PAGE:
Manufacturers' Competition and Cooperation in Sustainability: Stable Recycling Alliances

48 Pages Posted: 28 Jun 2014 Last revised: 28 Apr 2018

See all articles by Fang Tian

Fang Tian

University of Southern California - Marshall school of Business

Greys Sosic

University of Southern California - Marshall School of Business

Laurens Debo

Dartmouth College - Tuck School of Business

Date Written: April 19, 2018

Abstract

Rather than organizing disposal of consumer-generated waste themselves, many states and countries have passed legislation that makes producers responsible for the proper disposal (i.e., recycling) of the products they bring to the market. We study the stability of producers' strategies emerging under such legislation. In our paper, the producers compete with multiple, differentiated products in consumer markets, but may consider cooperating when recycling those products in order to benefit from economies of scale. Products made by different producers or sold in different markets might still be considered for joint recycling. Our main question is when and whether firm-based recycling strategies (i.e., separately recycling products falling under same brand) or market-based recycling strategies (i.e., separately recycling products falling in the same product category) emerge as stable outcomes. To that end, we analyze a series of simple producer-market configurations. We first look at an asymmetric market model with two producers making three products in two markets, and then at a symmetric market model with two producers competing with four products in two markets. Our results show that with intense market competition and differentiated market sizes, producers may recycle their products on their own without cooperating with others. In some instances, they can add a product from their competitor to their recycling mix. As these outcomes are never socially optimal, they may reduce social welfare. Otherwise, with less intense competition or more equitable market shares, all-inclusive (resp., market-based) recycling is most common stable outcome with high (resp., low) scale economies.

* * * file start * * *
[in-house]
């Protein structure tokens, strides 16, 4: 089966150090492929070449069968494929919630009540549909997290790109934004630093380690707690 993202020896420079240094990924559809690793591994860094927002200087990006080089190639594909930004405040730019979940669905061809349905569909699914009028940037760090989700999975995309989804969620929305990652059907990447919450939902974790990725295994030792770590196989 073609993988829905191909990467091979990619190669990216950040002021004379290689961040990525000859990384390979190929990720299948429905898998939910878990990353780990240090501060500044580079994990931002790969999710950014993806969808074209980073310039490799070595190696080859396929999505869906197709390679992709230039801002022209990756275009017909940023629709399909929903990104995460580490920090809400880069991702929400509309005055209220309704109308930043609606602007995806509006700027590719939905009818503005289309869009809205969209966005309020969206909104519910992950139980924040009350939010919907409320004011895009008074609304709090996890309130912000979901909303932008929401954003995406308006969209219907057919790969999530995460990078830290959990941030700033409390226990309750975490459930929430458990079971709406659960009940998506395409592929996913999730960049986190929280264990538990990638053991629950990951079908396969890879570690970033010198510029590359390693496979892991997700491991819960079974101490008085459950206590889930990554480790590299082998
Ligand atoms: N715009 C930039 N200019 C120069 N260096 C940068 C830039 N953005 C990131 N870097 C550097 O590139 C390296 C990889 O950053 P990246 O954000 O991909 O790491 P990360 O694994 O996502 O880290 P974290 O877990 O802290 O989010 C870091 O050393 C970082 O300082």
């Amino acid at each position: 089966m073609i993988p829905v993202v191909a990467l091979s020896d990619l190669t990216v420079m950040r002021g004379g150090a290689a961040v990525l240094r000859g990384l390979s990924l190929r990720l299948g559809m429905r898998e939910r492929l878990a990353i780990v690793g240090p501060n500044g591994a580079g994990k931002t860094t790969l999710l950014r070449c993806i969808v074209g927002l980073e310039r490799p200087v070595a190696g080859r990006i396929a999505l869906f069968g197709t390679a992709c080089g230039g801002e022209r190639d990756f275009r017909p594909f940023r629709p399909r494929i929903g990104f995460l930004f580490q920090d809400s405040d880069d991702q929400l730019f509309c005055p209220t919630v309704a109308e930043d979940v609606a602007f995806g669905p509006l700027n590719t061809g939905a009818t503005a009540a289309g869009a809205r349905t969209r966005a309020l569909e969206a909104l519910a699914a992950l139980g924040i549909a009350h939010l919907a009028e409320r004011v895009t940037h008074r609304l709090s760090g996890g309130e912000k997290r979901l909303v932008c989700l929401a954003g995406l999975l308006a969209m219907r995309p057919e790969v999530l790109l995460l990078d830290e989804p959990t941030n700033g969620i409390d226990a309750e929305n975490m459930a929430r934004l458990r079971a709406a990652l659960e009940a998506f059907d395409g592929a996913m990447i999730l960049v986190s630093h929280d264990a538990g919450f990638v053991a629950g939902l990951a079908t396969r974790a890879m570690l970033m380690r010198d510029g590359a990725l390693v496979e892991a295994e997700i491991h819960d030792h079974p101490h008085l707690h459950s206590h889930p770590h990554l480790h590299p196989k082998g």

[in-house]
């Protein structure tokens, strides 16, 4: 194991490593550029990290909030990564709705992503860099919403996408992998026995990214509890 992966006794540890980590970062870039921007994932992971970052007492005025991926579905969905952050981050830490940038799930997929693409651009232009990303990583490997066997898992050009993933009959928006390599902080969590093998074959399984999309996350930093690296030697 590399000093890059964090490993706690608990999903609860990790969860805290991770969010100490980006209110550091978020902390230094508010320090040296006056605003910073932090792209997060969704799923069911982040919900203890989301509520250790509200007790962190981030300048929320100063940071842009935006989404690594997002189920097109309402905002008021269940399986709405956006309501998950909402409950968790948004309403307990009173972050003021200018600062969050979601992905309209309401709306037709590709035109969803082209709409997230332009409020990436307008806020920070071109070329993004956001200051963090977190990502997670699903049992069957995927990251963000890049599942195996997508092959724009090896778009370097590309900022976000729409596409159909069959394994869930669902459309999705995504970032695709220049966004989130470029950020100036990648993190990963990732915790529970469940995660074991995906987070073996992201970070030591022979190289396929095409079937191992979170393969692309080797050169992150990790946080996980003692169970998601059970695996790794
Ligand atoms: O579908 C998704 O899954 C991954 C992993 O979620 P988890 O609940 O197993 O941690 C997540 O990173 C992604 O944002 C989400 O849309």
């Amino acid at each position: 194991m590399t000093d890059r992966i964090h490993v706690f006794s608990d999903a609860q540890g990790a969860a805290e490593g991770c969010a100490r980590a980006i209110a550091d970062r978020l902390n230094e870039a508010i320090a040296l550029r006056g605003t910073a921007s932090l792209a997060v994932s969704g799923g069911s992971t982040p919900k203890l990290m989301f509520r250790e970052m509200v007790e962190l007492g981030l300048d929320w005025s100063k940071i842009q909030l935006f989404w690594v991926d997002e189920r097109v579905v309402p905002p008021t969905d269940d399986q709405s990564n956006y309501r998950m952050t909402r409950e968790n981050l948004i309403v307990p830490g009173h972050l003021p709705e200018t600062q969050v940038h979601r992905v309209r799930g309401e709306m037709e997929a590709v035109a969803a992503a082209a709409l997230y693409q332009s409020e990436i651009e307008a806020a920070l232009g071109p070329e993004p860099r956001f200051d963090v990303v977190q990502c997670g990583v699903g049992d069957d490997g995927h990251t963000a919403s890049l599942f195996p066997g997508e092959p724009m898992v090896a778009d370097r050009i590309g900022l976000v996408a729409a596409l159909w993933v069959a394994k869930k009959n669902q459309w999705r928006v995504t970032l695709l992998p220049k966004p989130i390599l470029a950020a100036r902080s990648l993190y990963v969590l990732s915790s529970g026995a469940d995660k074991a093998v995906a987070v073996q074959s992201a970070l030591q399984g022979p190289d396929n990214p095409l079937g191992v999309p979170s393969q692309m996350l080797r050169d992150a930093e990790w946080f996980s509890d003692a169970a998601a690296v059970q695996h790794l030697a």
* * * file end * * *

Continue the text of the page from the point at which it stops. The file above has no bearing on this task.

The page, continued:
Suggested Citation

Tian, Fang and Sosic, Greys and Debo, Laurens, Manufacturers' Competition and Cooperation in Sustainability: Stable Recycling Alliances (April 19, 2018). Available at SSRN: https://ssrn.com/abstract=2459656 or http://dx.doi.org/10.2139/ssrn.2459656

Fang Tian

University of Southern California - Marshall school of Business ( email )

Marshall School of Business
BRI 401, 3670 Trousdale Parkway
Los Angeles, CA 90089
United States

Greys Sosic (Contact Author)

University of Southern California - Marshall School of Business ( email )

701 Exposition Blvd
Los Angeles, CA 90089
United States

Laurens Debo

Dartmouth College - Tuck School of Business ( email )

Hanover, NH 03755
United States

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